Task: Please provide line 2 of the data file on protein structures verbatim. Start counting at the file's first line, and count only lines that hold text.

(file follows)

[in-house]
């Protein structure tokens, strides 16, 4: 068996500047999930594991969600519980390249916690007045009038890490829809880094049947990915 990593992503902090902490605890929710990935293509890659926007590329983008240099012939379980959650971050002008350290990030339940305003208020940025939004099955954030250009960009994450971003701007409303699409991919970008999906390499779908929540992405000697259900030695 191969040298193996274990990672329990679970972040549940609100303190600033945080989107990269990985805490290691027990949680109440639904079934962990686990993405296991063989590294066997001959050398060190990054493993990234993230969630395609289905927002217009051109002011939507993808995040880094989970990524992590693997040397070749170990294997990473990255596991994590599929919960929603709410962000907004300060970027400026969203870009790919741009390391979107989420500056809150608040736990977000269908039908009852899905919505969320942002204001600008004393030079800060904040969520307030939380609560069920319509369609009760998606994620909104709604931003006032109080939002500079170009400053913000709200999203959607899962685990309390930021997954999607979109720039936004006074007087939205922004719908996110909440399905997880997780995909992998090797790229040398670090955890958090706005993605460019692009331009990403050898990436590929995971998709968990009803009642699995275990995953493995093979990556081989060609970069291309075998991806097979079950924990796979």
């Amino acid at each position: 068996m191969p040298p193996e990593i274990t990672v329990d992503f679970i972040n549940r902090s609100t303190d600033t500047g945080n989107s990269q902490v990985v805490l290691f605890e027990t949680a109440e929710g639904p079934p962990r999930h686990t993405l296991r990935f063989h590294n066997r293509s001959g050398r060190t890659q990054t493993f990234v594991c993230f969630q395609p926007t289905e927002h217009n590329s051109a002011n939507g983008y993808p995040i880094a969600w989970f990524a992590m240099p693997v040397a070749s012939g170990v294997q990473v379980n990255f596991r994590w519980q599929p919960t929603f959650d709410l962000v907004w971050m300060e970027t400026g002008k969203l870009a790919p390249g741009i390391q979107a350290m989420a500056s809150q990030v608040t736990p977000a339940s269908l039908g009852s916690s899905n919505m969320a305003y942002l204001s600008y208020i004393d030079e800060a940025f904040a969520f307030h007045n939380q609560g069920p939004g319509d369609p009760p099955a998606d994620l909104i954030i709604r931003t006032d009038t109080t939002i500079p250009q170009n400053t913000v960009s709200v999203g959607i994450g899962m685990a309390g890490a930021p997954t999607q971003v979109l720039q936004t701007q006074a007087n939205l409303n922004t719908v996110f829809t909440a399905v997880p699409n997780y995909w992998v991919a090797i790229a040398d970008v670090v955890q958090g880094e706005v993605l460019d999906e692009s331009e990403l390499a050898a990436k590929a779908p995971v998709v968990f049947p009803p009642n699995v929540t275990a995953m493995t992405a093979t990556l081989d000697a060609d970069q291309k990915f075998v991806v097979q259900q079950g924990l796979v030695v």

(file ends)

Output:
């Protein structure tokens, strides 16, 4: 068996500047999930594991969600519980390249916690007045009038890490829809880094049947990915 990593992503902090902490605890929710990935293509890659926007590329983008240099012939379980959650971050002008350290990030339940305003208020940025939004099955954030250009960009994450971003701007409303699409991919970008999906390499779908929540992405000697259900030695 191969040298193996274990990672329990679970972040549940609100303190600033945080989107990269990985805490290691027990949680109440639904079934962990686990993405296991063989590294066997001959050398060190990054493993990234993230969630395609289905927002217009051109002011939507993808995040880094989970990524992590693997040397070749170990294997990473990255596991994590599929919960929603709410962000907004300060970027400026969203870009790919741009390391979107989420500056809150608040736990977000269908039908009852899905919505969320942002204001600008004393030079800060904040969520307030939380609560069920319509369609009760998606994620909104709604931003006032109080939002500079170009400053913000709200999203959607899962685990309390930021997954999607979109720039936004006074007087939205922004719908996110909440399905997880997780995909992998090797790229040398670090955890958090706005993605460019692009331009990403050898990436590929995971998709968990009803009642699995275990995953493995093979990556081989060609970069291309075998991806097979079950924990796979």